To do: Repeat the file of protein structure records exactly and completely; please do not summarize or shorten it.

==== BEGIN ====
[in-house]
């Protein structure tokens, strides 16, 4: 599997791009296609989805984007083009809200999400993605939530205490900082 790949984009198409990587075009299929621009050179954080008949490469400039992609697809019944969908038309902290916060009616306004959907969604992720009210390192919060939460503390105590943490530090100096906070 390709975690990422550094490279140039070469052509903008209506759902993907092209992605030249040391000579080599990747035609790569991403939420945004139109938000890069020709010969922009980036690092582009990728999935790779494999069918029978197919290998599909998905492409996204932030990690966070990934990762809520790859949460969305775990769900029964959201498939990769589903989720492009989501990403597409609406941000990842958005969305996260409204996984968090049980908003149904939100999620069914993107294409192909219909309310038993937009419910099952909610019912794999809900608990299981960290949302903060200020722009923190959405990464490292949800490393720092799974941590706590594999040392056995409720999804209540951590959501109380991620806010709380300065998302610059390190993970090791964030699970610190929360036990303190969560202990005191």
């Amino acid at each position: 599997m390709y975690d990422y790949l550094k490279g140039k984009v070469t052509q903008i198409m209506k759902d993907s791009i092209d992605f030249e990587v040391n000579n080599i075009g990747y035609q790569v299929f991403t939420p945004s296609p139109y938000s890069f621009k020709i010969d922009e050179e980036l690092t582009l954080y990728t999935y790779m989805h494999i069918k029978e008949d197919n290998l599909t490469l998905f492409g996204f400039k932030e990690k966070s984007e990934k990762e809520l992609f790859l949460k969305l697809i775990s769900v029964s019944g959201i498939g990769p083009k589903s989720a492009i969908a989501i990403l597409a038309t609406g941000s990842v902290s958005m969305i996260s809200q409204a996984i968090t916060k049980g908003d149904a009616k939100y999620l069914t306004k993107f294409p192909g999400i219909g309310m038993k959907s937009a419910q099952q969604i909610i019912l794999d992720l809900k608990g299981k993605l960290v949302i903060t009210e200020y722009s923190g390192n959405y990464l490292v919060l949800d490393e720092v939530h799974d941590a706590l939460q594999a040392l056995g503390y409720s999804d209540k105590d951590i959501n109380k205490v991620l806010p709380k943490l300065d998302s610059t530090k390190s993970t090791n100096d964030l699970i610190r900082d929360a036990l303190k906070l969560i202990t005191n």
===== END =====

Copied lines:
[in-house]
């Protein structure tokens, strides 16, 4: 599997791009296609989805984007083009809200999400993605939530205490900082 790949984009198409990587075009299929621009050179954080008949490469400039992609697809019944969908038309902290916060009616306004959907969604992720009210390192919060939460503390105590943490530090100096906070 390709975690990422550094490279140039070469052509903008209506759902993907092209992605030249040391000579080599990747035609790569991403939420945004139109938000890069020709010969922009980036690092582009990728999935790779494999069918029978197919290998599909998905492409996204932030990690966070990934990762809520790859949460969305775990769900029964959201498939990769589903989720492009989501990403597409609406941000990842958005969305996260409204996984968090049980908003149904939100999620069914993107294409192909219909309310038993937009419910099952909610019912794999809900608990299981960290949302903060200020722009923190959405990464490292949800490393720092799974941590706590594999040392056995409720999804209540951590959501109380991620806010709380300065998302610059390190993970090791964030699970610190929360036990303190969560202990005191």
């Amino acid at each position: 599997m390709y975690d990422y790949l550094k490279g140039k984009v070469t052509q903008i198409m209506k759902d993907s791009i092209d992605f030249e990587v040391n000579n080599i075009g990747y035609q790569v299929f991403t939420p945004s296609p139109y938000s890069f621009k020709i010969d922009e050179e980036l690092t582009l954080y990728t999935y790779m989805h494999i069918k029978e008949d197919n290998l599909t490469l998905f492409g996204f400039k932030e990690k966070s984007e990934k990762e809520l992609f790859l949460k969305l697809i775990s769900v029964s019944g959201i498939g990769p083009k589903s989720a492009i969908a989501i990403l597409a038309t609406g941000s990842v902290s958005m969305i996260s809200q409204a996984i968090t916060k049980g908003d149904a009616k939100y999620l069914t306004k993107f294409p192909g999400i219909g309310m038993k959907s937009a419910q099952q969604i909610i019912l794999d992720l809900k608990g299981k993605l960290v949302i903060t009210e200020y722009s923190g390192n959405y990464l490292v919060l949800d490393e720092v939530h799974d941590a706590l939460q594999a040392l056995g503390y409720s999804d209540k105590d951590i959501n109380k205490v991620l806010p709380k943490l300065d998302s610059t530090k390190s993970t090791n100096d964030l699970i610190r900082d929360a036990l303190k906070l969560i202990t005191n």